Academic journal article Leviathan

The Demigod Taji: Commentary on an Episode from Melville's Mardi

Academic journal article Leviathan

The Demigod Taji: Commentary on an Episode from Melville's Mardi

Article excerpt

The Episode

When the anonymous narrator of Mardi disembarks on the first land of Mardi, the natives think that he is white Taji, a sort of half-and-half deity, now and then an Avatar among them, and ranking among their inferior ex-officio demi-gods. The narrator takes the occasion to pretend that he is indeed Taji and thus dissolving certain doubts expressed by king Media--who indirectly reveals the main features of this demigod--is accepted as a god, ensuring in the process the honorary hospitality of the natives. (1) Now, any reader who does not forget that Mardi uses Polynesia as its background, who has probably read William Ellis's Polynesian Researches or James Jackson Jarves's History of the Hawaiian or Sandwich Islands, (2) or who has lived in those places for a space of time and has experienced the religious traditions of the Polynesians at first hand, as did the extremely observant, finicky and inquisitive Melville; well, such a reader understands that the author created the myth of Taji by slightly changing specific mythological traditions and specific historical events. Indeed, he combines Polynesian and Mexican myth and history. The name "Taji" is a double reference to this combination. On another level, however, both the myth and the name of Taji are "embodiments" of a human and essentially unknown function called "human mind," which the whole of Mardi attempts to comprise.

Lono and James Cook

Indeed, the whole episode draws upon the patterns of a similar story that took place in Polynesia and had as its main protagonists the navigator James Cook and one of the greatest Polynesian gods, the demigod kono or Rono. (3) When Cook disembarked for a second time on the island of Hawai'i, on January 17, 1779, he was welcomed by the natives with great honor, as if he were an incarnation (or, in Ellis's words, "Avatar") of the god Rono or Orono or Lono (Ellis I, 386), a deified Hawaiian king who had ruled over Hawai'i and whose reign had been characterized as "a fabulous age" (IV, 135). This king had killed his wife because she had insulted him. After his crime, however, his affliction was such that he went insane and wandered the islands like a maniac, fist-fighting and wretling anyone he met. Later, he boarded a peculiar triangular canoe (piama lau) and left for Tahiti or some other foreign land, with the promise that one day he would return to the island, carrying coconuts, pigs, and dogs. (4) After his departure the natives deified him, conducting wrestling and boxing matches every year in his honor. Melville alludes to this episode, drawing upon Ellis, Jarves, and Captain Cook. (5) "The celebrated navigator referred to in a preceding chapter," he emphasizes, "was hailed by the Hawaiians as one of their demi-gods, returned to earth, after a wide tour of the universe. And they worshiped him as such, though incessantly he was interrogating them, as to who under the sun his worshipers were; how their ancestors came on the island; and whether they would have the kindness to provide his followers with plenty of pork during his stay" (NN Mardi, 174). (6)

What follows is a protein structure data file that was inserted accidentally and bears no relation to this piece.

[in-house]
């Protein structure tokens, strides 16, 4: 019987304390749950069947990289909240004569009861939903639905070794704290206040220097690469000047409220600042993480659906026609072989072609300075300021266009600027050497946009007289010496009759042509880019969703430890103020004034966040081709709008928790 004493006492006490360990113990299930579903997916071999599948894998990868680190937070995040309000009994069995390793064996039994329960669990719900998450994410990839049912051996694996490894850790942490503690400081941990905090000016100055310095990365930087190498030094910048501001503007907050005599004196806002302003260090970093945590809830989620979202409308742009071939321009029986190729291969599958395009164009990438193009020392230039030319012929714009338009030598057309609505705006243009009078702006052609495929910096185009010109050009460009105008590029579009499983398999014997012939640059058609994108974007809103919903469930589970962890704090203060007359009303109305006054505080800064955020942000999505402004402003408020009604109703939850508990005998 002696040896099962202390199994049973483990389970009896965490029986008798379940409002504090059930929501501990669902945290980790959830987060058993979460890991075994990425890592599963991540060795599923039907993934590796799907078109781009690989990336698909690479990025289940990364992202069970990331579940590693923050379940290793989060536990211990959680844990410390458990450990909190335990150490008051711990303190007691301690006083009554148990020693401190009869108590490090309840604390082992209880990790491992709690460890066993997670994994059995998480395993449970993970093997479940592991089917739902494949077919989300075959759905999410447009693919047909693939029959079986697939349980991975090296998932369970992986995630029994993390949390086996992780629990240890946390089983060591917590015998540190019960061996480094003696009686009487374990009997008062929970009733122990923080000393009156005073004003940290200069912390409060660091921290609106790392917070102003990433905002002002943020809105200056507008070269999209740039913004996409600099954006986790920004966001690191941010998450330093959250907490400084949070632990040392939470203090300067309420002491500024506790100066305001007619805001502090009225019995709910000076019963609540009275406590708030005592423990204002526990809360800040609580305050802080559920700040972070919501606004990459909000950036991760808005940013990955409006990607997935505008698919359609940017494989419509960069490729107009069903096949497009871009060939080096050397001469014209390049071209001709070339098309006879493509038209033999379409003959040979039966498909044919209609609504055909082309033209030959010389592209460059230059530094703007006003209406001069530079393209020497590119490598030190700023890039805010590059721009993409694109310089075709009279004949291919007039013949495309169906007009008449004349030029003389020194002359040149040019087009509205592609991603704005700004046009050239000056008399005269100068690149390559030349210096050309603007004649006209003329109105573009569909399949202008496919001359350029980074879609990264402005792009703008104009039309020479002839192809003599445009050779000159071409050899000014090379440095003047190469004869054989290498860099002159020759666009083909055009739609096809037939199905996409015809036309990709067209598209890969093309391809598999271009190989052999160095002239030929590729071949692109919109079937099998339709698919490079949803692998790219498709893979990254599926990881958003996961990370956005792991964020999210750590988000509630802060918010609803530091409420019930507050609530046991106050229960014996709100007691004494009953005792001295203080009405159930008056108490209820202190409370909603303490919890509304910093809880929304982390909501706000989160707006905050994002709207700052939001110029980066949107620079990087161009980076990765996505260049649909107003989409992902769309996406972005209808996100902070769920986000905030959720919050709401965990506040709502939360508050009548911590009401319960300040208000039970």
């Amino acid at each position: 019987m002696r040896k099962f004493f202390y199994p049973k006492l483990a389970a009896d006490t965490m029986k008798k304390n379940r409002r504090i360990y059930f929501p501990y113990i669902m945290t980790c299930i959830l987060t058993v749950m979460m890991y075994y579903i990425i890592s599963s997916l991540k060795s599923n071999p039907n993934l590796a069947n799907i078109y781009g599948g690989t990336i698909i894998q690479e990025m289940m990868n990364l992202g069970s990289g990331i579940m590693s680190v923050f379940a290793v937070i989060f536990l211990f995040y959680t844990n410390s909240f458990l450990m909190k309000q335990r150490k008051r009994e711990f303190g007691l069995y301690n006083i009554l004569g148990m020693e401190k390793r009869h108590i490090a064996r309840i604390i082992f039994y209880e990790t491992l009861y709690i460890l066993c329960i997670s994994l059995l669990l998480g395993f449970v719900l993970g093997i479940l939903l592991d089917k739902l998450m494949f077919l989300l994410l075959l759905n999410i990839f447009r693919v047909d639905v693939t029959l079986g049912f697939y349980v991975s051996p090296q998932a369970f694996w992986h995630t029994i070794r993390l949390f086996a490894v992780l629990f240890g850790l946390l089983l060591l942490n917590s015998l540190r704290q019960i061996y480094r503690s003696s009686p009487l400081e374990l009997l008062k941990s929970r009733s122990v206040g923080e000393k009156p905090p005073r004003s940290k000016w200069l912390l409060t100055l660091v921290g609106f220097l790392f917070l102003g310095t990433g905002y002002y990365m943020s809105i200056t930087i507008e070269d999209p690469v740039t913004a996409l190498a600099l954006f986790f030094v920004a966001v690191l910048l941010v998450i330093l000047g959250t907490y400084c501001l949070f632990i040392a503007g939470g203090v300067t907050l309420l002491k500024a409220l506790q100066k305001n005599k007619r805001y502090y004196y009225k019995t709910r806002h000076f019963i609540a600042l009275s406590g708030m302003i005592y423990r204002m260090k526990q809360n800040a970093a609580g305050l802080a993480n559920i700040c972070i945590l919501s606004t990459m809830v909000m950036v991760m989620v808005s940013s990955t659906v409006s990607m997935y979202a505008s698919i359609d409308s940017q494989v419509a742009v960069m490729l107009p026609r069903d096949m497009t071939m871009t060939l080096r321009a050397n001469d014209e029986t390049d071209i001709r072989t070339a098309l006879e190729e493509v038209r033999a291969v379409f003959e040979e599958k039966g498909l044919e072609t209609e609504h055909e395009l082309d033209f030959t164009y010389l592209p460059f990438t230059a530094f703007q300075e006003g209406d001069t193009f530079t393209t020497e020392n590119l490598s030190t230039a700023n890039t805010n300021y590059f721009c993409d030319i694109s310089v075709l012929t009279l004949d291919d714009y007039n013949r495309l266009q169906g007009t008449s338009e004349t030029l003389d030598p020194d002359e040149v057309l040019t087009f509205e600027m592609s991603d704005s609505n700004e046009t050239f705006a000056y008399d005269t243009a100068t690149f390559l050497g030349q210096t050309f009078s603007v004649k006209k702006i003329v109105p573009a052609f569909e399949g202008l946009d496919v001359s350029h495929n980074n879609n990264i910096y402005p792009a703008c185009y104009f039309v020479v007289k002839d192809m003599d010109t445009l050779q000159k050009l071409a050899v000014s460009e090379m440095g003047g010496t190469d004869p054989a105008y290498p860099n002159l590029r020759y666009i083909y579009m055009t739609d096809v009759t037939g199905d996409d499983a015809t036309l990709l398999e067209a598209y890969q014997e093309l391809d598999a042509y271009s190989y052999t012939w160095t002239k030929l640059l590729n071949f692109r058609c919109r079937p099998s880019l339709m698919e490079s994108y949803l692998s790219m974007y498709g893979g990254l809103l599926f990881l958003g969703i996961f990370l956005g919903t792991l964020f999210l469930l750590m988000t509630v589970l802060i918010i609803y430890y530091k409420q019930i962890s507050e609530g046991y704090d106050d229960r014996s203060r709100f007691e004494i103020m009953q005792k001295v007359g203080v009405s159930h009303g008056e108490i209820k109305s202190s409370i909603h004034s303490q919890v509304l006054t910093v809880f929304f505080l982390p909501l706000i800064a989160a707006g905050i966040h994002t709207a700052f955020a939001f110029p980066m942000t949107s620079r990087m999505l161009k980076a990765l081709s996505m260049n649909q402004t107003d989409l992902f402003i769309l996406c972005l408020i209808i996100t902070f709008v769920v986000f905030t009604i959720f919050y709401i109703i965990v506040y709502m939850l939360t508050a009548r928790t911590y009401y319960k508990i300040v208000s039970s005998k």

The Demig od Lono

When Melville names the narrator Taji, he has the demigod Lono in ***ind. This becomes more obvious when we inspect the various tributes he ascribes to the demigod Taji. Samoa, Media, and the narrator underline his peculiar features and indirectly reveal his link to Lono: his celestial nature, his place in the hierarchy of the Polynesian gods, his return to earth by his own volition, his recurrent incarnations, his double hypostasis, his quarrelsome and warlike character, his relationship with water and fishing, . his powerlessness to install himself and live in houses of men, and finally the services which he offers in the land of spirits; these are all characteristics of the god Lono.

To the Hawaiians Lono is "superior" to the extent that his "head is hidden among the black clouds of the sky" and he is "dwelling in the heavens. …

Search by... Author
Show... All Results Primary Sources Peer-reviewed

Oops!

An unknown error has occurred. Please click the button below to reload the page. If the problem persists, please try again in a little while.